The Coalition welcomes the passage through the Senate of amendments providing greater certainty to the renewable energy industry.
Legislation splitting the Renewable Energy Target (RET) into two parts from January 2011 – the Small-scale Renewable Energy Scheme (SRES) and the Large-scale Renewable Energy Target (LRET) – has been passed by the Senate with amendments.
The Coalition moved and supported changes to the RET that would help to deliver better security and confidence for Australia’s vital and developing renewable energy industry.
These include support to off-grid connections in regional Australia, increasing the flexibility in managing support for solar photovoltaic (PV) systems, providing a mechanism to limit liability for electricity users and enhancing protection for Australia’s trade-exposed industries.
We want a strong and vibrant renewable energy sector. That’s why we consulted extensively with the industry to improve the legislation designed to help it grow.
Although it should be remembered that these amendments should not have been necessary. In August 2009 the Coalition warned about the problems to be created by ‘phantom’ Renewable Energy Credits which would effectively crowd out large scale renewable energy.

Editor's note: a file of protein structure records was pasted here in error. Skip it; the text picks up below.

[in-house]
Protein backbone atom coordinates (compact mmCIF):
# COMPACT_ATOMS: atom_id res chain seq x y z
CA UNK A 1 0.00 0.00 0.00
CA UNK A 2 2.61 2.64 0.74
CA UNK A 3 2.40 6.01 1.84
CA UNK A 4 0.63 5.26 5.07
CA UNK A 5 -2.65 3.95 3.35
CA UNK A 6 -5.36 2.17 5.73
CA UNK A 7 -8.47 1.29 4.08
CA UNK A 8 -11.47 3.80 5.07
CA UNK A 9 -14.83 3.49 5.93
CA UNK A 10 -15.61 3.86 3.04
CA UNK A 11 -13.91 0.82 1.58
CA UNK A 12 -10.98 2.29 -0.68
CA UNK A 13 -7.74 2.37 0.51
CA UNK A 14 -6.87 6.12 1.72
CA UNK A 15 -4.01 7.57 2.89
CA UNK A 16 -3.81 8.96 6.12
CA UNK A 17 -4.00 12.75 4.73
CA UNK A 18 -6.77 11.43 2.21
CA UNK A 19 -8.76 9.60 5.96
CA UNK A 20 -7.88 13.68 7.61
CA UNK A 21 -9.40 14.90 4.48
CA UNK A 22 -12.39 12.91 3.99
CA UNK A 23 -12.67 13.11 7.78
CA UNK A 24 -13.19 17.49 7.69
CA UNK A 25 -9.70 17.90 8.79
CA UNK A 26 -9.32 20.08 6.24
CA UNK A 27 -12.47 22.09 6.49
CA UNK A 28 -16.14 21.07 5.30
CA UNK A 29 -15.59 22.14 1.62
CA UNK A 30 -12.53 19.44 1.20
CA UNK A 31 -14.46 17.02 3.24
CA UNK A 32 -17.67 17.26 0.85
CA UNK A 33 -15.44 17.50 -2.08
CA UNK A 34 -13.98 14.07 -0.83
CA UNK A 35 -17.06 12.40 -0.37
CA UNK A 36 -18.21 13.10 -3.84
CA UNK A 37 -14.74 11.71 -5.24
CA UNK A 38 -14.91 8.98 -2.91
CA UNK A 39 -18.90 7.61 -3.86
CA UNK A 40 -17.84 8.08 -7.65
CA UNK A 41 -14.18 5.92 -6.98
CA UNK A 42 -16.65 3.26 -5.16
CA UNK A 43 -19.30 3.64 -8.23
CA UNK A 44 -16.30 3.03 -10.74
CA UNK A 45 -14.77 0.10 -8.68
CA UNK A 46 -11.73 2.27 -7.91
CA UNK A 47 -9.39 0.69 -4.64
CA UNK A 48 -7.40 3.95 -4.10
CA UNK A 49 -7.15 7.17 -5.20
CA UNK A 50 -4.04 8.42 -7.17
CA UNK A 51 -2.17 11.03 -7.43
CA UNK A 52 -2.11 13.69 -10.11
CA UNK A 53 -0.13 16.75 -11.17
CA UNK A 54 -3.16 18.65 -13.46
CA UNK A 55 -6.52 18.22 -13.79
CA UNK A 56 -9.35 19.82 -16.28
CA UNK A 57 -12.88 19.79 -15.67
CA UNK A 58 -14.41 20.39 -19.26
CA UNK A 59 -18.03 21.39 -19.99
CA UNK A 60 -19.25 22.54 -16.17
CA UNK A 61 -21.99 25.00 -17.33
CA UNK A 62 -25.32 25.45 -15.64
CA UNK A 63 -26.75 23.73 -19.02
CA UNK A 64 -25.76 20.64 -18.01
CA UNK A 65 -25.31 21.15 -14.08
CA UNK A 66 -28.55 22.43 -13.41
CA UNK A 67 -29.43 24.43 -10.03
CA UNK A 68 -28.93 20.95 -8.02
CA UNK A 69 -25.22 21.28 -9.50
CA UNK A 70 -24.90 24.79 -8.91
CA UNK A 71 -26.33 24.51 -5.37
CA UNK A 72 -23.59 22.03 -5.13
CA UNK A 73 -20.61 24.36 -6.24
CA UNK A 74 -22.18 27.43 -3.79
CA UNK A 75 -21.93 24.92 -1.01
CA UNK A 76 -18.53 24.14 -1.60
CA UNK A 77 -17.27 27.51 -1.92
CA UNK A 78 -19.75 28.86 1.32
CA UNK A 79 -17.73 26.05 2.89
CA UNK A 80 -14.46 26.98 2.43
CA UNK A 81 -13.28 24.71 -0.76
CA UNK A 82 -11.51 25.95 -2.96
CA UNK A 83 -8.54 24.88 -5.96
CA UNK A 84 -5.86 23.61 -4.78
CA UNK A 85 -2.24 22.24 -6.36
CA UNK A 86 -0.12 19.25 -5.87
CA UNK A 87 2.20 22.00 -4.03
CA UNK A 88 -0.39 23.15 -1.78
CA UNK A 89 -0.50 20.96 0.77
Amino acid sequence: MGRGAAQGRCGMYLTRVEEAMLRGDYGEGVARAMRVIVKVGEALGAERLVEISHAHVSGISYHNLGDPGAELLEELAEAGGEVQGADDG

It is also extremely disappointing that the Government went back on its agreement of last August and removed Waste Coal Mine Gas from the RET. The Government’s actions will only serve to increase Australia’s emissions. 
It will also put jobs at risk in regional seats such as Flynn, Macarthur, Newcastle and Shortland. This is simply inexplicable and a breach of faith as well as a risk to rural clean energy jobs and emissions.
However, as with the introduction of the original legislation last year, we have sought to be constructive and positive to get this legislation through to support renewable energy.
After the Government delayed its legislation by too many months, we cleared some of the decks to expedite the debate by giving up time set aside for a Matter of Public Importance debate today.
If we had had our way, we would have had the changes through to commence as of 1 July this year – not half a year later. The renewable energy industry has had to count the cost of Government delays to improve the legislation.